Jessica Schwalb took to the podium as the Class of 2021 valedictorian, beginning with recalling her second-grade birthday party, during the time when she was “infatuated with Indiana Jones” and his famous quote: “If you want to be a good archeologist, you gotta get out of the library.”

“I realized that I am part of a larger ecosystem that does not only concern myself, eroding my insensitive, egocentric teenage tendencies. I know that we each have a passion, and maybe it’s hidden inside of us. But don’t go through life without finding it. So keep searching... because with each rock you turn over, you are one question closer to discovering the treasures that lie underneath it.”

Salutatorian Abigail Gaebel said of her senior classmates, “When I reflect upon this class, made up of such vibrant, accomplished individuals, I often feel a sense of community like no other.

“Growing up in such a small rural district can propose challenges, but we do not discuss its advantages enough. In a graduating class of a mere 68 students, we know each other, almost inside and out, complete with the good, the bad and the ugly.”

Gaebel took listeners of a virtual tour of Skinner’s Falls, the rock ledges of Big Eddy in Narrowsburg, NY and the quietude of Crystal Lake, all favorite haunts of her fellow seniors.

“These locations are much more than arbitrary destinations in the woods, They are all laced with a sense of magic. To be in the great outdoors, there is a whisper of the wind that brings a tranquil breath of life to every individual. There is a radiant sun, that warms even the coldest soul...it is crucial that we hold this very place, our home, at the core of our hearts, and at the root of our spirits.”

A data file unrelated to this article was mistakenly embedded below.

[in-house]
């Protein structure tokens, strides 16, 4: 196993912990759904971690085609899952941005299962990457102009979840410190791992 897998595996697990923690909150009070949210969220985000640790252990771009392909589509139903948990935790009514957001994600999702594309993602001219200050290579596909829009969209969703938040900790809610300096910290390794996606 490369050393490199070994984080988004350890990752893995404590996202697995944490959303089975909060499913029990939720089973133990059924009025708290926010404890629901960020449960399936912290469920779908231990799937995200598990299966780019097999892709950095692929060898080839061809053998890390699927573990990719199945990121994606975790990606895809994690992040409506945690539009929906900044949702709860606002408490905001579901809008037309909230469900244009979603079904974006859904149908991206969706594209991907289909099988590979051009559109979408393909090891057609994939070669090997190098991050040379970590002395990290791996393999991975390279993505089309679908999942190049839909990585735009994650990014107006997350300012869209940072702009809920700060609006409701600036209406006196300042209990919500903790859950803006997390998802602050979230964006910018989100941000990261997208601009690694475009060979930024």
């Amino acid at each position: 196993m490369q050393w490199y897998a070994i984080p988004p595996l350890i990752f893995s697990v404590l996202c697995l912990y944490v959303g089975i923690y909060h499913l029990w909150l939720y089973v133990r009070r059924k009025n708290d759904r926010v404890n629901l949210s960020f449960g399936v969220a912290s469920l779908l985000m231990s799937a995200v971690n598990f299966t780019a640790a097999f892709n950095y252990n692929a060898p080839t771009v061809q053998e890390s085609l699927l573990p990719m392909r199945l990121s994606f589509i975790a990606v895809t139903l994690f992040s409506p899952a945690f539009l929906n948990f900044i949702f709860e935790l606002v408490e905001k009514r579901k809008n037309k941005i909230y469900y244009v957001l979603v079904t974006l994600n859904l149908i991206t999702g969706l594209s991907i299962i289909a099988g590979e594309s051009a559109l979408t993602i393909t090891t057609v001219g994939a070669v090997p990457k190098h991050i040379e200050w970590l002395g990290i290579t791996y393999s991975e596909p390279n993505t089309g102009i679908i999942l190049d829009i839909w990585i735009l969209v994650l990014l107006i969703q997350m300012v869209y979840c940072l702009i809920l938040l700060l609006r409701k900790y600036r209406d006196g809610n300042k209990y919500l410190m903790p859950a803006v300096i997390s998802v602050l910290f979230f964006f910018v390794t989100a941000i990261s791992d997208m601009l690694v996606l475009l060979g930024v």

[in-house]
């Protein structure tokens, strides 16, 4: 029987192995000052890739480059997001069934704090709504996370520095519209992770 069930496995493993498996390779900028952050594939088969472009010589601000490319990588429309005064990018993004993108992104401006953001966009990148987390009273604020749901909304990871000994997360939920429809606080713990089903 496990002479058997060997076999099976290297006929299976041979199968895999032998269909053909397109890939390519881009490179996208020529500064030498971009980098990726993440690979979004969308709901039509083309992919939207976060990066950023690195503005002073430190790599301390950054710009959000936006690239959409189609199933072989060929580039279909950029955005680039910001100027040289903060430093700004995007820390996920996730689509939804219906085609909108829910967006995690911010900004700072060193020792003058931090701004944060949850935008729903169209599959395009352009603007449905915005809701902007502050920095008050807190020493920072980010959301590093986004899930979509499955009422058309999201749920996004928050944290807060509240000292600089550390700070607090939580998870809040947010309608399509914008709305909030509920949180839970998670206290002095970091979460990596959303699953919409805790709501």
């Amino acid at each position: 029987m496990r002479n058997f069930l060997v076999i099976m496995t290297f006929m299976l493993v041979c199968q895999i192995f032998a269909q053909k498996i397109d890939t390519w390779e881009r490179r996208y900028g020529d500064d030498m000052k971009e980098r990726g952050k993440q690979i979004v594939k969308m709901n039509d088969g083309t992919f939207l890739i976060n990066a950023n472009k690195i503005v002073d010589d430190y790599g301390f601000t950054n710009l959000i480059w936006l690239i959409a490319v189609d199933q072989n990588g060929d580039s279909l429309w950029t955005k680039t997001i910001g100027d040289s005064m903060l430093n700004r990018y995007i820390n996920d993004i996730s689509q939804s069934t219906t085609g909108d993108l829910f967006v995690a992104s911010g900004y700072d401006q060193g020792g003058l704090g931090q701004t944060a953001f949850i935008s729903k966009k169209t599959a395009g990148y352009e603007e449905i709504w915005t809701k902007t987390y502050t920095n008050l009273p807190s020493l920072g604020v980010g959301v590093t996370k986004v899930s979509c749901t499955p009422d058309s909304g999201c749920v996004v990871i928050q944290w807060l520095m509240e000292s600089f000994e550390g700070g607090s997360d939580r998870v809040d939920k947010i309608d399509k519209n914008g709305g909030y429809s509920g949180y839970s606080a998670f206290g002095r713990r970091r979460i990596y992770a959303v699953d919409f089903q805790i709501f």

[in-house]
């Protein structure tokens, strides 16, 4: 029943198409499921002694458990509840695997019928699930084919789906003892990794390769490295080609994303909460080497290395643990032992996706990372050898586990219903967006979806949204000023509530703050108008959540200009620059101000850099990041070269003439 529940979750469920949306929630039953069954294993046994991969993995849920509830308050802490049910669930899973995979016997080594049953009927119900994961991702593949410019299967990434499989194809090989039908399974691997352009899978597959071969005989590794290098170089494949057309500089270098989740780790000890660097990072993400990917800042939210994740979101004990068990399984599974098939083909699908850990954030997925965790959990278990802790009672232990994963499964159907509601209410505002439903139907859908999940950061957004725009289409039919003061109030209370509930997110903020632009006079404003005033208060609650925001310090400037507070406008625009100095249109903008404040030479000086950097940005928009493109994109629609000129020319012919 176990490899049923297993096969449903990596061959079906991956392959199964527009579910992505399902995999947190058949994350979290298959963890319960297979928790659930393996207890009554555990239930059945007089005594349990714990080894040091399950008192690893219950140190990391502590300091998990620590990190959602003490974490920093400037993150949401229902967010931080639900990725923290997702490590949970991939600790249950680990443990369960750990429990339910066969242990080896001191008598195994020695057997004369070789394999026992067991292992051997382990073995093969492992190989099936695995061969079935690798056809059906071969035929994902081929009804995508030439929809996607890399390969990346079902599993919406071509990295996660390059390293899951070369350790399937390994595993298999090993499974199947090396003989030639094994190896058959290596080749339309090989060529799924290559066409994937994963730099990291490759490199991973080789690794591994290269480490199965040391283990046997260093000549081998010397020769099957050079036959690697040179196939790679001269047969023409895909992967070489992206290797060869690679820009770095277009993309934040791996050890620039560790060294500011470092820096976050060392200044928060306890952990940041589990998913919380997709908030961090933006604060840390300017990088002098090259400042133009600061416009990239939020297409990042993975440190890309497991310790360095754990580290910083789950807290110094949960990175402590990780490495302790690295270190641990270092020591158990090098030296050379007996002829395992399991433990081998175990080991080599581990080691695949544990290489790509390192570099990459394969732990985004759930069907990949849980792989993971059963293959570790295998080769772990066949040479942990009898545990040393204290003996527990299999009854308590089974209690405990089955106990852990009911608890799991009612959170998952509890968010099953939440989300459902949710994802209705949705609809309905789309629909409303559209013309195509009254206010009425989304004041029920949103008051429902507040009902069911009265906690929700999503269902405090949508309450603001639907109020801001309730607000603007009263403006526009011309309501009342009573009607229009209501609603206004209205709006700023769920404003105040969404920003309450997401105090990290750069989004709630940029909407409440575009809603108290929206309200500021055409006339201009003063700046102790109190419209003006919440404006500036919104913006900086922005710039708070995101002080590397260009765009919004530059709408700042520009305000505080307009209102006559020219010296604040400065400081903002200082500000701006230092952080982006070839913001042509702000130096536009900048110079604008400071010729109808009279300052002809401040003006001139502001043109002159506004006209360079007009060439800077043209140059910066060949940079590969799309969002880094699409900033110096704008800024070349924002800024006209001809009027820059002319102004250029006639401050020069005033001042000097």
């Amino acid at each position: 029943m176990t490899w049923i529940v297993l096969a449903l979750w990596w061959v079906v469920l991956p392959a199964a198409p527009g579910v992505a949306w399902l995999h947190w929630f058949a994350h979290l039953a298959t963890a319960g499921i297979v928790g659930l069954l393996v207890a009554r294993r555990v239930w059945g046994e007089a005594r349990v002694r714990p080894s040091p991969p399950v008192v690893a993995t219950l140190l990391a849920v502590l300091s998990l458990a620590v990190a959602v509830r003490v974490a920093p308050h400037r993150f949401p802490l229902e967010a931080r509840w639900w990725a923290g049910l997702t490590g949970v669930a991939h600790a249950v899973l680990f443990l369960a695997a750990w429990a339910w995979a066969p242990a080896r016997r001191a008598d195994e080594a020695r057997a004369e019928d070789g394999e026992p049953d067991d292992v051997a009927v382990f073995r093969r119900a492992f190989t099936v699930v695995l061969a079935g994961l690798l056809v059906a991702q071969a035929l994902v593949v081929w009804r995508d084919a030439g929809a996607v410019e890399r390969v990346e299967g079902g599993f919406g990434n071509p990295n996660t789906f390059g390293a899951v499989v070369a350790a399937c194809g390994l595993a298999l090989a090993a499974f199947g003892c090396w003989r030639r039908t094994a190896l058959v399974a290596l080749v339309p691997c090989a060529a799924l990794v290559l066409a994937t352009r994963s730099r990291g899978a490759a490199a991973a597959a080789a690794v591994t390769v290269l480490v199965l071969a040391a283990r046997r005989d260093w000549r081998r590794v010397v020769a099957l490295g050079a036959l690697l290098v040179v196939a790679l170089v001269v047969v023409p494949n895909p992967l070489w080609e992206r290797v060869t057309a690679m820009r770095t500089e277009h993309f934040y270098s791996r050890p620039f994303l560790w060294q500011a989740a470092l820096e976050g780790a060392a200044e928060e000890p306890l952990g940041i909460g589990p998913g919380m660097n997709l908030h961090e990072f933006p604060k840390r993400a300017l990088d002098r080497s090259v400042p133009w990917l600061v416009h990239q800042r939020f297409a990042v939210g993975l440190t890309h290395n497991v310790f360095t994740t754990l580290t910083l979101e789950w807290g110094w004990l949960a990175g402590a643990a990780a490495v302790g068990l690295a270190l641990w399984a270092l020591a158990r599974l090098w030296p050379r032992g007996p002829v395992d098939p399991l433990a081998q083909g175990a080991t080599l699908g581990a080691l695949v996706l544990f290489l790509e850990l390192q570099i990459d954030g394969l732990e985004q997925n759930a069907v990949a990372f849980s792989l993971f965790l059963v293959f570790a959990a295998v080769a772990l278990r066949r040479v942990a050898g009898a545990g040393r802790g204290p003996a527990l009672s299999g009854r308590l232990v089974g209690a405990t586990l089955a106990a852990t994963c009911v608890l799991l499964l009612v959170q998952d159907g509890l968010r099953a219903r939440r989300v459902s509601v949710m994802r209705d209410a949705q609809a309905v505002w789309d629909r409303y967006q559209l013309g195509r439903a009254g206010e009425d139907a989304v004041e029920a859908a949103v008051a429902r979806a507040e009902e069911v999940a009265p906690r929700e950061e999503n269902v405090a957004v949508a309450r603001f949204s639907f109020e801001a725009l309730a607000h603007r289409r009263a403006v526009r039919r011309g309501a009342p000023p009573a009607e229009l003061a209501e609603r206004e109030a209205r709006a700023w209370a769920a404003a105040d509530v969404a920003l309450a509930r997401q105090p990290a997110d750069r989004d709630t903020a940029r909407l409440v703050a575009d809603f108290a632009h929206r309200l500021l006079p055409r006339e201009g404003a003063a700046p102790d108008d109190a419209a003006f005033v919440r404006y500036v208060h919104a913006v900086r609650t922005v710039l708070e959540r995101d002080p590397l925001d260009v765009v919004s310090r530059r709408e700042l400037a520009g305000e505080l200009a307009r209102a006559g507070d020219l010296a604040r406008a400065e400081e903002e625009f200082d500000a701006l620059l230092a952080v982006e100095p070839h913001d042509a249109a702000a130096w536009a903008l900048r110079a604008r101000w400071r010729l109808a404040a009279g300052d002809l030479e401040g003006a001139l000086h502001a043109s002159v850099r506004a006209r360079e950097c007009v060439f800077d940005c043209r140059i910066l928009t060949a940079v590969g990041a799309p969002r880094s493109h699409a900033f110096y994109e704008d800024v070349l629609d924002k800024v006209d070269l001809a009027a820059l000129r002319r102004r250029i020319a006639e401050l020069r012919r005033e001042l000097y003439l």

And then there were a couple of special “graduations”.

Marianne Hegge is retiring as a high school English instructor, and was honored midfield with a singular “high school diploma” presented by Class of 2021 President Frank Decker.

“Mrs. Hegge was my 11th grade AP English teacher, and she has helped me in so many ways,” he said, adding, “Even when I believed I wrote a great essay, Mrs. Hegge always gave me a way to improve and make my writing that much better....I believe that everyone who has had her as a teacher has become a better writer and become that much smarter due to her guidance...”

Sullivan County Deputy Sheriff Jack Harb joined the Sullivan County Sheriff’s Office 10 years ago, and served the last six years as the Sullivan West School Resource Officer (SRO). A familiar face on the fields of athletic completion, he helped out at numerous track & field meets when not protecting his community as a uniformed patrol deputy.

June 26, 2021 marked his last day in uniform, as Harb was recently promoted to detective, a notable “graduation” up the ranks in law enforcement.

Completing the picture

In the wake of all the pomp and circumstances and the speeches that went down in history, the high school band performed “Flamingo Road” by Steve Hodge, then it was time to hand out the hard-won diplomas to the Class of 2021, presented by Board of Education president Rose Joyce-Turner, Plesciam and Walker.

After a few joyous grads tossed their mortarboards into the air, the high school band closed out the graduation ceremonies with a traditional recessional.

And with that, quick as Jumpin’ Jack Flash, it was all over until next year, when this year’s juniors will take their place in the morning’s sun as graduating seniors of the Class of 2022 at the “Home of the Bulldogs.”